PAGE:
How likely is it that Amazon will allow Smashwords, Feedbooks, and other emerging content providers to provide free and low-cost content through Stanza and iPhone? Don’t bet on it. Meanwhile, Amazon has made it nearly impossible for publishers to provide their content on Kindle without Digital Rights Management encoding, preventing readers from sharing or reselling content they’ve bought. Even as it slashes its warehousing, inventory and shipping costs thanks to e-books, Amazon is squeezing publishers, grabbing an even bigger portion of the selling price of digital books compared to paper.
Amazon is also meddling with the emerging digital-printing industry, known as print on demand (POD). Thousands of small publishers like me, who are too small to attract national distributors or wholesalers, survive from our Amazon sales. But recently Amazon has been trying to strong-arm us into its BookSurge self-publishing subsidiary.
But instead of attracting entrepreneurs to BookSurge by offering us good deals, Amazon is threatening to break our kneecaps — by removing the “buy” button for our books on Amazon.com. Take it or leave it — no discount to buyers, no distribution outside Amazon, less money for me and other publishers, and higher prices for consumers.
In essence, Amazon is telling publishers, “Pay us to print your books — or else.” When Amazon announced this POD policy last year, the reaction from publishers (never folks to agree on much) was unanimous: stunned incredulity.
Perhaps mindful of the fact that this behavior might be considered anticompetitive in some quarters, Amazon has been careful not to put any of these “offers” into writing, but discussing it only via telephone. And that is why I have been careful not to answer my telephone when Amazon’s BookSurge representative has repeatedly phoned me.
What does it say about the competitive landscape of book retailing when a “salesman” from the world’s largest retailer feels entitled to call an independent publisher, demanding to become your sole manufacturer, distributor and seller? The deal would cut my income by more than 50 percent. Sorry, but I would rather go out of business than knuckle under to that.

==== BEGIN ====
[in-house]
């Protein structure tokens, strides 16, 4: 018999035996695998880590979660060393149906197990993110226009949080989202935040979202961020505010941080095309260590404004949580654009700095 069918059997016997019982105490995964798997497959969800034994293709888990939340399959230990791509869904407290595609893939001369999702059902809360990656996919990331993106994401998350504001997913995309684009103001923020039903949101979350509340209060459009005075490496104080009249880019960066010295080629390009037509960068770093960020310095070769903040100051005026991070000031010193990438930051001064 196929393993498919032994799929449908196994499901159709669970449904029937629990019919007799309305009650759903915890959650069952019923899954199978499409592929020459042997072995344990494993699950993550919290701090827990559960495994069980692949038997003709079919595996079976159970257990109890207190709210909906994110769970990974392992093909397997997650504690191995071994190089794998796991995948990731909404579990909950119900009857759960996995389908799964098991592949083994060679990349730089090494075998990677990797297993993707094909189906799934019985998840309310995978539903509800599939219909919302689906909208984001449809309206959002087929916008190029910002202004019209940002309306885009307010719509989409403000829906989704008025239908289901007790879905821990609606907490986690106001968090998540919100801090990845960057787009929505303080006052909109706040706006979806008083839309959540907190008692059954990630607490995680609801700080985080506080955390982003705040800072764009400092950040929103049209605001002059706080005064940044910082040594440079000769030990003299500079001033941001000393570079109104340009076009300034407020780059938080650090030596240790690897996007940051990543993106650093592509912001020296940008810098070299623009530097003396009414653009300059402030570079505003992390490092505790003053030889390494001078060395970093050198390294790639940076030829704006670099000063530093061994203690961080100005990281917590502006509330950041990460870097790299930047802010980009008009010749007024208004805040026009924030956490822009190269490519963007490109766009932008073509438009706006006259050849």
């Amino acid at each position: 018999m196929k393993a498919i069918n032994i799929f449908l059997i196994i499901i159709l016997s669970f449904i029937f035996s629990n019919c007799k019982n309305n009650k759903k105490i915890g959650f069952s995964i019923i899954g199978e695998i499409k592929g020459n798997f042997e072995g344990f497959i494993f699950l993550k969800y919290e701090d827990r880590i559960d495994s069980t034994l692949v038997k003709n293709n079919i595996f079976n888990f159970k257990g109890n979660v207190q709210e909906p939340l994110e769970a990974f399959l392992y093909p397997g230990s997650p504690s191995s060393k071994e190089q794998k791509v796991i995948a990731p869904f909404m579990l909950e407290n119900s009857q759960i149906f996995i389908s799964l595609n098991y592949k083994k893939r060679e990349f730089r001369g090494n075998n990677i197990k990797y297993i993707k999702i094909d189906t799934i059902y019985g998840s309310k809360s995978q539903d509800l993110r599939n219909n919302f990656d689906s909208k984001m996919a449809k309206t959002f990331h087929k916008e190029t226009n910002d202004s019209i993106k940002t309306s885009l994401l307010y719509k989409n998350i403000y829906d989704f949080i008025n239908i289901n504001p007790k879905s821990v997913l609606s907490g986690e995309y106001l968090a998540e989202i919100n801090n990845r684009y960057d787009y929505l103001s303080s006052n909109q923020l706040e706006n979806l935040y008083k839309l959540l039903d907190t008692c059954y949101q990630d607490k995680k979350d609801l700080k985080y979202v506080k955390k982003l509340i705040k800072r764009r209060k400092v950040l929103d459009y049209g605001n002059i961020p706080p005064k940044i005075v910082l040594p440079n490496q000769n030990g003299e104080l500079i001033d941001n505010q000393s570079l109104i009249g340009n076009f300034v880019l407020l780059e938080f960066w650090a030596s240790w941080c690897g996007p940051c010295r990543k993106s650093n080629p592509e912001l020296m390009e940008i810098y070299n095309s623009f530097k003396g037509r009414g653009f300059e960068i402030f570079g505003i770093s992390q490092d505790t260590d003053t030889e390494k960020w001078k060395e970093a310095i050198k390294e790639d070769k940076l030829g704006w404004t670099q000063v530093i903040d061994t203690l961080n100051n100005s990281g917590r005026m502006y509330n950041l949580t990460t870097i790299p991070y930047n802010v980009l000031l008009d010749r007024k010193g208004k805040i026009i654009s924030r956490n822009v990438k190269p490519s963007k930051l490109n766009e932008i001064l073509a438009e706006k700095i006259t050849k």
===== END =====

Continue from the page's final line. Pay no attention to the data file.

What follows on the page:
If Amazon wants to enter more segments of the publishing business, it should earn new clients by offering attractive terms, winning business on the merits. Amazon shouldn’t be allowed to get even bigger by threatening to put the little guys out of business.
Amazon’s anticompetitive steps in e-books and POD will put many thousands of smaller publishers and booksellers like me out of the business instantly. But these policies threaten the entire publishing industry. E-books are one of the few bright spots for big, traditional publishers who employ hundreds of thousands of professionals. And a growing number of big and mid-sized publishers are using POD to keep backlist titles in print.
Amazon’s recent moves run counter to what made the company great, the spirit of open competition that makes our society the most informed and vibrant in the world. Unfortunately, as it has become more profitable, Amazon is throwing its weight around in publishing, just as Microsoft did in the mid-1990s when it grasped for a stranglehold on desktop computing.
Now, however, the stakes are even bigger. This isn’t just about software or PCs, but the freedom of information and the viability of a free press in our nation. Amazon has achieved profitability partly by clobbering local Mom & Pop brick-and-mortar bookstores. Its campaign to grow still larger by putting scores of new publishers out of business isn’t only wrong, but amazingly shortsighted.